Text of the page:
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Natural Gas ‘Fracking’ Ban Upheld in Second New York Town

Bans on natural gas drilling in two New York towns were each upheld by state judges this week.

Middlefield, New York’s 2011 ban on gas drilling, including hydraulic fracturing, was upheld by State Supreme Court Judge Donald Cerio Jr. yesterday, according to Tom West, an attorney representing Cooperstown Holstein Corp., a dairy farm that challenged the ban. On Feb. 21, State Supreme Court Judge Phillip Rumsey said the Town of Dryden’s ban on drilling wasn’t preempted by state law.

The local bans target hydraulic fracturing for gas, a process in which chemically treated water is forced underground to break up rock and free trapped gas. Environmental groups say the process threatens drinking water supplies.

“This is really the kiss of death for drilling in New York,” West said in an interview. “No prudent operator is going to invest in leases in New York if those leases are at the mercy of a zoning ban.”

New York placed a moratorium on the drilling process known as fracking in 2010 while state regulators developed environmental rules. Since then, about 20 towns in the state have adopted laws to ban drilling, according to Karen Edelstein, a geographic information-systems consultant in Ithaca.

The Dryden ban was challenged by Denver-based Anschutz Exploration Corp., which sued in September seeking to overturn the ban on oil and gas exploration. West, who also represents Anschutz, said he expects both decisions to be appealed.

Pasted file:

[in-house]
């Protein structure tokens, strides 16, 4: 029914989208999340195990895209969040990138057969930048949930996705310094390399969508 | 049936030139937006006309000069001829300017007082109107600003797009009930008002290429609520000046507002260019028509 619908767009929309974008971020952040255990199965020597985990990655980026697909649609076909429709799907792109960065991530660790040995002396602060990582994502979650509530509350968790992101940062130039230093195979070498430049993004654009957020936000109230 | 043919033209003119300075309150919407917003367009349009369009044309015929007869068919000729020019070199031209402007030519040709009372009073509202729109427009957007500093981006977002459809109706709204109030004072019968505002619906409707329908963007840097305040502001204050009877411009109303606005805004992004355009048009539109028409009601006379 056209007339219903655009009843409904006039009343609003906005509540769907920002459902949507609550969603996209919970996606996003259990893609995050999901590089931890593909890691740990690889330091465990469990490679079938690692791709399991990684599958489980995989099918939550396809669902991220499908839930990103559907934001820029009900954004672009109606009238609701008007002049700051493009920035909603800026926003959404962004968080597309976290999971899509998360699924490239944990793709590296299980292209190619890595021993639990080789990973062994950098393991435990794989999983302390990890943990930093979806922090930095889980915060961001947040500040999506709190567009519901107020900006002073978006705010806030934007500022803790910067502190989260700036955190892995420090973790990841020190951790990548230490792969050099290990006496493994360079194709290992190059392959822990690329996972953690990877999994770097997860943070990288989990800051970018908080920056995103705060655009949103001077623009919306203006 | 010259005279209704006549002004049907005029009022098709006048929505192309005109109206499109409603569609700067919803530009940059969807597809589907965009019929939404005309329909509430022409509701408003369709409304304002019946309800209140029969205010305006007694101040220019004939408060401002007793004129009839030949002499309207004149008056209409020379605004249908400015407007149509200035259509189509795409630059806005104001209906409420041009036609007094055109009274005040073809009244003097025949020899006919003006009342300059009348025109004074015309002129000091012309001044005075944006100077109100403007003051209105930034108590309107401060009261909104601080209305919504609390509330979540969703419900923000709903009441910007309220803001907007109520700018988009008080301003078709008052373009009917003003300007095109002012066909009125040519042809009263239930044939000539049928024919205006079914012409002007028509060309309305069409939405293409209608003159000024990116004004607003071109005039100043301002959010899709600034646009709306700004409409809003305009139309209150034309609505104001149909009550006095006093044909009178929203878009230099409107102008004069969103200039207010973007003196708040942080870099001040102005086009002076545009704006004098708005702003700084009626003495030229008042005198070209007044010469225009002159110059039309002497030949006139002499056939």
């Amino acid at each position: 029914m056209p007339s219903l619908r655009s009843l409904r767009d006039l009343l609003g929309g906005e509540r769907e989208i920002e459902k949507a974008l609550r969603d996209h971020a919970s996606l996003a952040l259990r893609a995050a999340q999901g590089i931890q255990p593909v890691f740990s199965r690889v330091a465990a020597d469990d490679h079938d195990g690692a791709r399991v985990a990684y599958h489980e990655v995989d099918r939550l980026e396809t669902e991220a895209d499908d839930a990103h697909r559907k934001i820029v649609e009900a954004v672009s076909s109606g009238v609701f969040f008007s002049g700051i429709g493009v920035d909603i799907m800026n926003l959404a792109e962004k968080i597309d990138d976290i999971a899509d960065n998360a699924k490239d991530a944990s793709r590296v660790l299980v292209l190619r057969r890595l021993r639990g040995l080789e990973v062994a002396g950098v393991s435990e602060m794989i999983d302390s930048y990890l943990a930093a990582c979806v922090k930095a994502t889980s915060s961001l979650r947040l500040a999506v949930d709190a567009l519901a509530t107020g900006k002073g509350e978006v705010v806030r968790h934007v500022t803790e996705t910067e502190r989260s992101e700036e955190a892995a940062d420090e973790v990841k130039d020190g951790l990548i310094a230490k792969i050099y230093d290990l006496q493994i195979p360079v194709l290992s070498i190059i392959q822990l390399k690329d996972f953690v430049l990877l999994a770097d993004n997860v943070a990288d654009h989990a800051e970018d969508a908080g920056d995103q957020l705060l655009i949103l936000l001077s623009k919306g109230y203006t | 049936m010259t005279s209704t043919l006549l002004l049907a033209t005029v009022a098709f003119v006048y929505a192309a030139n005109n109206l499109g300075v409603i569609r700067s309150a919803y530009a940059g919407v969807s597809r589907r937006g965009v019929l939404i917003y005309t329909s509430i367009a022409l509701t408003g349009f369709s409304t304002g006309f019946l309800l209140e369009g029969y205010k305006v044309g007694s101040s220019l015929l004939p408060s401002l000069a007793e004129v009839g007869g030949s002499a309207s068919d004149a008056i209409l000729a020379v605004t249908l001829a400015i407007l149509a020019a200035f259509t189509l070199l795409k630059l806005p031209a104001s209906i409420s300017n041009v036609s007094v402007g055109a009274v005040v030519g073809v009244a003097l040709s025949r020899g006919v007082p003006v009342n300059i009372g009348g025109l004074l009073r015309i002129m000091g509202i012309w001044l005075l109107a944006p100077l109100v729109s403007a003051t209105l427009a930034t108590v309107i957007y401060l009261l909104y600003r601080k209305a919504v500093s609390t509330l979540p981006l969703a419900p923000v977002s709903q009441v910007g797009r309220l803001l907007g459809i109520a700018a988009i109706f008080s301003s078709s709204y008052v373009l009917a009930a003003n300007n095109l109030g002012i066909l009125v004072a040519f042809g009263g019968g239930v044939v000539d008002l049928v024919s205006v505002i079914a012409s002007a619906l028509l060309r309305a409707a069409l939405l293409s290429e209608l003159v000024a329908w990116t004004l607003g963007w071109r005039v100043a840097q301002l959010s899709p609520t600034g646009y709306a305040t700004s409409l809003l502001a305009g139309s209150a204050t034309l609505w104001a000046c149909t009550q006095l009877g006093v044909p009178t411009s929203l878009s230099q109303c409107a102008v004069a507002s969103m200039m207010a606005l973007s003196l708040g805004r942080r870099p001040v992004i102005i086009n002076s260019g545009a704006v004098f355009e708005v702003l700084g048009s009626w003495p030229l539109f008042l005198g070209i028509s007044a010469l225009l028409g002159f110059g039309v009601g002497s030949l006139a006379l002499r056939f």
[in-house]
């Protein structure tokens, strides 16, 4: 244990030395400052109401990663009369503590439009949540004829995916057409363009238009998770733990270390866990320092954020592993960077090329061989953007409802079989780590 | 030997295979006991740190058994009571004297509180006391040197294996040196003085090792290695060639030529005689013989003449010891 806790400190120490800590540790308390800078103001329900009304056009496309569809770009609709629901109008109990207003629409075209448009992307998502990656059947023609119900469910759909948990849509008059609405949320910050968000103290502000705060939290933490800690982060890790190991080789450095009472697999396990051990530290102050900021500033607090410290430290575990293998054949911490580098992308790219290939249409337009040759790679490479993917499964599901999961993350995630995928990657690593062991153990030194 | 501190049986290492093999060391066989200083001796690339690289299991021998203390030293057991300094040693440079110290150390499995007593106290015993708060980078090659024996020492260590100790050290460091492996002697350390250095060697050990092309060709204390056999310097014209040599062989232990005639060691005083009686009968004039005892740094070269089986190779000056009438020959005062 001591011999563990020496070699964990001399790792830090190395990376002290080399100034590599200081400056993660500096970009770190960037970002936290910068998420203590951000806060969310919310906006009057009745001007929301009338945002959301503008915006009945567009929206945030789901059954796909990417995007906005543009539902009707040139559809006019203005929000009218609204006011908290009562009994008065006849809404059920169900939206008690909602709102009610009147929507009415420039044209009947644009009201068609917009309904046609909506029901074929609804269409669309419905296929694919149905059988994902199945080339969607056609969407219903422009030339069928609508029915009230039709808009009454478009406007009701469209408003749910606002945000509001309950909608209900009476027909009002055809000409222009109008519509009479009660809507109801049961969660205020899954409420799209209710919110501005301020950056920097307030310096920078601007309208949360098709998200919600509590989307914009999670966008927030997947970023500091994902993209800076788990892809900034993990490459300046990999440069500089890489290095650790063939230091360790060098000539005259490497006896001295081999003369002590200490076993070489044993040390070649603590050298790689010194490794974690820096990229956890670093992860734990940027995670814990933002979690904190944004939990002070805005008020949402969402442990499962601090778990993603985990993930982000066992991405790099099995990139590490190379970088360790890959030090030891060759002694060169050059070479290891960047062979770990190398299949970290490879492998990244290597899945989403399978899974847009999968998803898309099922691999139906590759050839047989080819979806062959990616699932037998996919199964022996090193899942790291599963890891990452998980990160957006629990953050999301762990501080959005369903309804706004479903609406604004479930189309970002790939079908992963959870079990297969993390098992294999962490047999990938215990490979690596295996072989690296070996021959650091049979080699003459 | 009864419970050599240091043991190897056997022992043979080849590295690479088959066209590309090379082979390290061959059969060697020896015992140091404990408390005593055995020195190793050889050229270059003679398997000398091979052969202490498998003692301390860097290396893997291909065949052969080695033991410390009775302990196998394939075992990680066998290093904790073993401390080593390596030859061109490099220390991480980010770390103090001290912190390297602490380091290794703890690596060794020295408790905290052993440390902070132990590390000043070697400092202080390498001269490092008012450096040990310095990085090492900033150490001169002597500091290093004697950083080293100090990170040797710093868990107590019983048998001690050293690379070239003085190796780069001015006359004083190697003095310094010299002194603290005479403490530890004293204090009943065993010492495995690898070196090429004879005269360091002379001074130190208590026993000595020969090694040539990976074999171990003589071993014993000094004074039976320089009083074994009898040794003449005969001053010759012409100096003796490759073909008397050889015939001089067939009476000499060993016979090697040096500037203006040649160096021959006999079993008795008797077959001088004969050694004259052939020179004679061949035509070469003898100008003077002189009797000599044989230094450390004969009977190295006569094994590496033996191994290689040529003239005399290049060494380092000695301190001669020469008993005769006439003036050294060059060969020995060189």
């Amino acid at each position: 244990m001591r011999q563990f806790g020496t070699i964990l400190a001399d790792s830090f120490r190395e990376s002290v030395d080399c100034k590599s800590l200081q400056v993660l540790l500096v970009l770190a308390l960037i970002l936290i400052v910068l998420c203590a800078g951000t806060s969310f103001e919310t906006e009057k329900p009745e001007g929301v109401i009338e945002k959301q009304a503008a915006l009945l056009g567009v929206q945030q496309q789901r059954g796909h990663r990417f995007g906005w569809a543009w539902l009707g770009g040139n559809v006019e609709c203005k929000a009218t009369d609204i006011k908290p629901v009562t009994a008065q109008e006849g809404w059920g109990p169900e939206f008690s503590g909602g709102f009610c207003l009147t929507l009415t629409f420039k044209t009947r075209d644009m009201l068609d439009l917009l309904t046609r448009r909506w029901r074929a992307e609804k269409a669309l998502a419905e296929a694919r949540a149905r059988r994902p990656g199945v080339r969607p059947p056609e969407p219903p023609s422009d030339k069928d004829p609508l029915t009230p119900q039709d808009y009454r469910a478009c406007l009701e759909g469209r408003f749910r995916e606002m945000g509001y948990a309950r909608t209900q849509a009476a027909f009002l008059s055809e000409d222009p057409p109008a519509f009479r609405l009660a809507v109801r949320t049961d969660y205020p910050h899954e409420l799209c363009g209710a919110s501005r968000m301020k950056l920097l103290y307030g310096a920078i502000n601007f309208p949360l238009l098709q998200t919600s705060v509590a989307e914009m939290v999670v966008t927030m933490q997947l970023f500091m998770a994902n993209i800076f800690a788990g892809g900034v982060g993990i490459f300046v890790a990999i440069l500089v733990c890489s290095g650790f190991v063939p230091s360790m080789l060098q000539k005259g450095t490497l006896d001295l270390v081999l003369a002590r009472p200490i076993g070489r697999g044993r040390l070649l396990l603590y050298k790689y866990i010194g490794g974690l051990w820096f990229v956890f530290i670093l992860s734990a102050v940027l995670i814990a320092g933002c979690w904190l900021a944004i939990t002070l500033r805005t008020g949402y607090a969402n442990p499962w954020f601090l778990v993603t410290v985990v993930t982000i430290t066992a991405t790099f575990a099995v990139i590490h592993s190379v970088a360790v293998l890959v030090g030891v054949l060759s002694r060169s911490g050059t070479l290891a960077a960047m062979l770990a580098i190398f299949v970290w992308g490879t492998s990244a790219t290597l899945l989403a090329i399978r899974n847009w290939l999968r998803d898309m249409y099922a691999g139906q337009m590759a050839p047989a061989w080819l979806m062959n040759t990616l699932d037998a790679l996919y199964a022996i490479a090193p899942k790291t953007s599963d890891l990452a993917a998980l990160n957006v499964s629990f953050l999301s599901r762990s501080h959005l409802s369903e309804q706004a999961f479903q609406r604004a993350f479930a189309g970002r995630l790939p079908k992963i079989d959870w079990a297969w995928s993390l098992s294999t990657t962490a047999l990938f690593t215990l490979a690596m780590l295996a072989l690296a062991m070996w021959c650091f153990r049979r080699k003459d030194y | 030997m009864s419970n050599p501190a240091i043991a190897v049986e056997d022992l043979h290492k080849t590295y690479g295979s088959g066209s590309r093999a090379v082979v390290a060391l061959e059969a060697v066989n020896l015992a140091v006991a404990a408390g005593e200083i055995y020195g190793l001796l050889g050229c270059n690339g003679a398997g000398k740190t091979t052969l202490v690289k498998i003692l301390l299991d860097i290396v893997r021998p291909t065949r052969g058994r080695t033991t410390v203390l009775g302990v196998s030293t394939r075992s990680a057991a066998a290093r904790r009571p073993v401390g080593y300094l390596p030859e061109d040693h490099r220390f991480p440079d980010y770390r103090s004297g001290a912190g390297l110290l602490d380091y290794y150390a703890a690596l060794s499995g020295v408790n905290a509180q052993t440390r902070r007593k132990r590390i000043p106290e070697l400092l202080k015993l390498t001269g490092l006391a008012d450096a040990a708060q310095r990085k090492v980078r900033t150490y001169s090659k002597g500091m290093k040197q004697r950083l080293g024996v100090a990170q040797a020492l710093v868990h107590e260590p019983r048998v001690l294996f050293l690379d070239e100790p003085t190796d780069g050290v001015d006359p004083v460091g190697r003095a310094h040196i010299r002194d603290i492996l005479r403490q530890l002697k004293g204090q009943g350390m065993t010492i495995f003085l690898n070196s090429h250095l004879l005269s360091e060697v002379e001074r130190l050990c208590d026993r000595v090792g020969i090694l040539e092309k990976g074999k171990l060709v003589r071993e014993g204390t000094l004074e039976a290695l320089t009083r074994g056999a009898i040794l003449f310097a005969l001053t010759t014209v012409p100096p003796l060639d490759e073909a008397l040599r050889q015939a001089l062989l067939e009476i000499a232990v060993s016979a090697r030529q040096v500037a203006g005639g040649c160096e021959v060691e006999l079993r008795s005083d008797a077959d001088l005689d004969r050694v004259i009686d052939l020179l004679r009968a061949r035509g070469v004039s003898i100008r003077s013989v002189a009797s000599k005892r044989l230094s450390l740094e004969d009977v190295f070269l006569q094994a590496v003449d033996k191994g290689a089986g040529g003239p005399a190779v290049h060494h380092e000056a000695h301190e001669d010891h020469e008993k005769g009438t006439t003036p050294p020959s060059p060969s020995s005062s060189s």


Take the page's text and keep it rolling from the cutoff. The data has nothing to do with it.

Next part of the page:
Yesterday’s ruling couldn’t be independently confirmed with the court.

Marcellus Shale

New York sits on the northern edge of the Marcellus Shale formation, which may hold enough natural gas to supply the U.S. for about seven years, according to the U.S. Energy Department. U.S. states from Wyoming to West Virginia with shale are encouraging so-called fracking even as the U.S. Environmental Protection Agency studies the effects on drinking water and may adopt nationwide regulations.

David J. Clinton, Middlefield’s town counsel, said members of the town’s board are “elated and delighted” by the decision.

“There’s a very strong belief here in upstate New York that home rule should trump in most cases and that’s what we’re seeing so far,” Clinton said in an interview. “There’s clearly going to be disappointed people. It’s a tough issue.”

Cheryl Roberts, an attorney who represented Middlefield, said the decision wasn’t a surprise after the Dryden ruling.

‘Move Somewhere Else’

“At this point, the oil and gas companies would be wise to just leave the decision where it stands,” Roberts said, referring to a possible appeal. “For communities that think fracking is something they would like to have or communities that would welcome fracking, then those companies can operate in those communities. But for others like Middlefield who have decided for good and valid reasons to ban fracking, oil companies should move somewhere else.”

In Pennsylvania, Ohio and West Virginia, drillers tapping the Marcellus Shale contributed to a boost in fracking that helped increase U.S. natural-gas supplies and cut prices 32 percent last year. A public comment period on draft regulations in New York ended Jan. 11.

Governor Andrew Cuomo, a Democrat, said Jan. 4 he would wait for state regulators to finish the guidelines before making a decision on how to proceed.

The case is Cooperstown Holstein Corp. v. Town of Middlefield, 1700930/2011, New York State Supreme Court (Cooperstown.)

To contact the reporters on this story: Jim Efstathiou Jr. in New York at jefstathiou@bloomberg.net; Chris Dolmetsch in New York at cdolmetsch@bloomberg.net

To contact the editors responsible for this story: Jon Morgan at jmorgan97@bloomberg.net; Michael Hytha at mhytha@bloomberg.net

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